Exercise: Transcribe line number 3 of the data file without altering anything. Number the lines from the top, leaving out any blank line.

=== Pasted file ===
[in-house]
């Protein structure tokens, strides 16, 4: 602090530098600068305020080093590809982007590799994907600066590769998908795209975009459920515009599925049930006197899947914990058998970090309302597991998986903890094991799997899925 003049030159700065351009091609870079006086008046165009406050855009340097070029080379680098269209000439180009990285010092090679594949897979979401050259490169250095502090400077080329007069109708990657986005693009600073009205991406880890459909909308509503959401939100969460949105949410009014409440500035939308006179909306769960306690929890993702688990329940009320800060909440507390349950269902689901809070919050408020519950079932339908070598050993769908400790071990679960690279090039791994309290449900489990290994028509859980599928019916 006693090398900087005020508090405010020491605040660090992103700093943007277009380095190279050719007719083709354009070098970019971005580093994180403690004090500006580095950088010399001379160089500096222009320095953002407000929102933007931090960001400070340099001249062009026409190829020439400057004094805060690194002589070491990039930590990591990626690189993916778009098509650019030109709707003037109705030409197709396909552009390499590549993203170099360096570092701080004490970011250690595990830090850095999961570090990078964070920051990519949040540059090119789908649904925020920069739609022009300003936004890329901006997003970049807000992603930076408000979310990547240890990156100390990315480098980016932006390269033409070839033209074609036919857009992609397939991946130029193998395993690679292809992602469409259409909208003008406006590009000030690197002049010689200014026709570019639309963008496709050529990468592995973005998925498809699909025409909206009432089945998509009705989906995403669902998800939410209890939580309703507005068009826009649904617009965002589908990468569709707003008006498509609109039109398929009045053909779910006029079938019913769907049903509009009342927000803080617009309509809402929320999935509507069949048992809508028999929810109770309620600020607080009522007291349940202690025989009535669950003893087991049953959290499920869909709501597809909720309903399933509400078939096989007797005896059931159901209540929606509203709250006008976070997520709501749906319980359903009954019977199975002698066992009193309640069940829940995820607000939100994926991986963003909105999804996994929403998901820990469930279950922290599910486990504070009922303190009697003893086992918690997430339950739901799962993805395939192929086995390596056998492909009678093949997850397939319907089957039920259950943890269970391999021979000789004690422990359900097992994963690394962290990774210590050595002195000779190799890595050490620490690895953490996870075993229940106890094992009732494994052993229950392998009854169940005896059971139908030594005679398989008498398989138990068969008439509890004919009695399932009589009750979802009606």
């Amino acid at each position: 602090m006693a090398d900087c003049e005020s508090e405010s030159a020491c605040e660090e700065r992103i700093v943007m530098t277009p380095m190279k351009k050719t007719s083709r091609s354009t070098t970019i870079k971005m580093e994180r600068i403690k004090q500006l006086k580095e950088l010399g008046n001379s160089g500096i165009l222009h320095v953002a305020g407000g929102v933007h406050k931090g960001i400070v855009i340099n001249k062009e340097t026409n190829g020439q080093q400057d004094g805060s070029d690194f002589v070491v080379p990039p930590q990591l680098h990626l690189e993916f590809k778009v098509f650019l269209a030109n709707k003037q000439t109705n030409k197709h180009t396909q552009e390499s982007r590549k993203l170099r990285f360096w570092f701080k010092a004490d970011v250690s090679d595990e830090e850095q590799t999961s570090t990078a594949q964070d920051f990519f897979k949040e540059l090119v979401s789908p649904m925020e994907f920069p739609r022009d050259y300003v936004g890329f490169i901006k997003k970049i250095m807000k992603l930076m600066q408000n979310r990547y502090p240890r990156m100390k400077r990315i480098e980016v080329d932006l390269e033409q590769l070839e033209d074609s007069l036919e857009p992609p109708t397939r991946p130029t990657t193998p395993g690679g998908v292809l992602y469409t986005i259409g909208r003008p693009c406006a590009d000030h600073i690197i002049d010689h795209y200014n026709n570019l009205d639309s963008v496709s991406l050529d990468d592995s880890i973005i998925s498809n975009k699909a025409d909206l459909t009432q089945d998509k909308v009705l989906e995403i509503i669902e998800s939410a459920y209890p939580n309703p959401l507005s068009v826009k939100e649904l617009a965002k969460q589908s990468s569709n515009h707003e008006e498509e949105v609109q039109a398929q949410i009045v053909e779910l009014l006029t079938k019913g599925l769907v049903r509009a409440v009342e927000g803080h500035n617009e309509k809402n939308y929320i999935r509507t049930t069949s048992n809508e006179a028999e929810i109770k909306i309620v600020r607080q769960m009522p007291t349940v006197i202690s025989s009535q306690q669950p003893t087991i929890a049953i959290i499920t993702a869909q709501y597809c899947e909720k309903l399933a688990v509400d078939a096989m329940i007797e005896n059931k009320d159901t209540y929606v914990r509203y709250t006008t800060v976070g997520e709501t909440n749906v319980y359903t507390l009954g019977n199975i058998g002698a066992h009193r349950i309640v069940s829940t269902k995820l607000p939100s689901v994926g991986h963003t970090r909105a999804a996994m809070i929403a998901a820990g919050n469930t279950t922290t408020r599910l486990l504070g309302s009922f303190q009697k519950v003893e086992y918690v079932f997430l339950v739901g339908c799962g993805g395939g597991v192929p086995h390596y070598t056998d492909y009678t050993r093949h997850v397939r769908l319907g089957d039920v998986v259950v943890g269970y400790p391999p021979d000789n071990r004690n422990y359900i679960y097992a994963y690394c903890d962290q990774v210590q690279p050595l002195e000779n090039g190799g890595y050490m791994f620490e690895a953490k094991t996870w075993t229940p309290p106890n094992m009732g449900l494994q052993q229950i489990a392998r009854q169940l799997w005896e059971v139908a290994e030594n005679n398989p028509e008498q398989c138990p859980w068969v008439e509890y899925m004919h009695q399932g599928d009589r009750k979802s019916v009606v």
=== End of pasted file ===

């Amino acid at each position: 602090m006693a090398d900087c003049e005020s508090e405010s030159a020491c605040e660090e700065r992103i700093v943007m530098t277009p380095m190279k351009k050719t007719s083709r091609s354009t070098t970019i870079k971005m580093e994180r600068i403690k004090q500006l006086k580095e950088l010399g008046n001379s160089g500096i165009l222009h320095v953002a305020g407000g929102v933007h406050k931090g960001i400070v855009i340099n001249k062009e340097t026409n190829g020439q080093q400057d004094g805060s070029d690194f002589v070491v080379p990039p930590q990591l680098h990626l690189e993916f590809k778009v098509f650019l269209a030109n709707k003037q000439t109705n030409k197709h180009t396909q552009e390499s982007r590549k993203l170099r990285f360096w570092f701080k010092a004490d970011v250690s090679d595990e830090e850095q590799t999961s570090t990078a594949q964070d920051f990519f897979k949040e540059l090119v979401s789908p649904m925020e994907f920069p739609r022009d050259y300003v936004g890329f490169i901006k997003k970049i250095m807000k992603l930076m600066q408000n979310r990547y502090p240890r990156m100390k400077r990315i480098e980016v080329d932006l390269e033409q590769l070839e033209d074609s007069l036919e857009p992609p109708t397939r991946p130029t990657t193998p395993g690679g998908v292809l992602y469409t986005i259409g909208r003008p693009c406006a590009d000030h600073i690197i002049d010689h795209y200014n026709n570019l009205d639309s963008v496709s991406l050529d990468d592995s880890i973005i998925s498809n975009k699909a025409d909206l459909t009432q089945d998509k909308v009705l989906e995403i509503i669902e998800s939410a459920y209890p939580n309703p959401l507005s068009v826009k939100e649904l617009a965002k969460q589908s990468s569709n515009h707003e008006e498509e949105v609109q039109a398929q949410i009045v053909e779910l009014l006029t079938k019913g599925l769907v049903r509009a409440v009342e927000g803080h500035n617009e309509k809402n939308y929320i999935r509507t049930t069949s048992n809508e006179a028999e929810i109770k909306i309620v600020r607080q769960m009522p007291t349940v006197i202690s025989s009535q306690q669950p003893t087991i929890a049953i959290i499920t993702a869909q709501y597809c899947e909720k309903l399933a688990v509400d078939a096989m329940i007797e005896n059931k009320d159901t209540y929606v914990r509203y709250t006008t800060v976070g997520e709501t909440n749906v319980y359903t507390l009954g019977n199975i058998g002698a066992h009193r349950i309640v069940s829940t269902k995820l607000p939100s689901v994926g991986h963003t970090r909105a999804a996994m809070i929403a998901a820990g919050n469930t279950t922290t408020r599910l486990l504070g309302s009922f303190q009697k519950v003893e086992y918690v079932f997430l339950v739901g339908c799962g993805g395939g597991v192929p086995h390596y070598t056998d492909y009678t050993r093949h997850v397939r769908l319907g089957d039920v998986v259950v943890g269970y400790p391999p021979d000789n071990r004690n422990y359900i679960y097992a994963y690394c903890d962290q990774v210590q690279p050595l002195e000779n090039g190799g890595y050490m791994f620490e690895a953490k094991t996870w075993t229940p309290p106890n094992m009732g449900l494994q052993q229950i489990a392998r009854q169940l799997w005896e059971v139908a290994e030594n005679n398989p028509e008498q398989c138990p859980w068969v008439e509890y899925m004919h009695q399932g599928d009589r009750k979802s019916v009606v």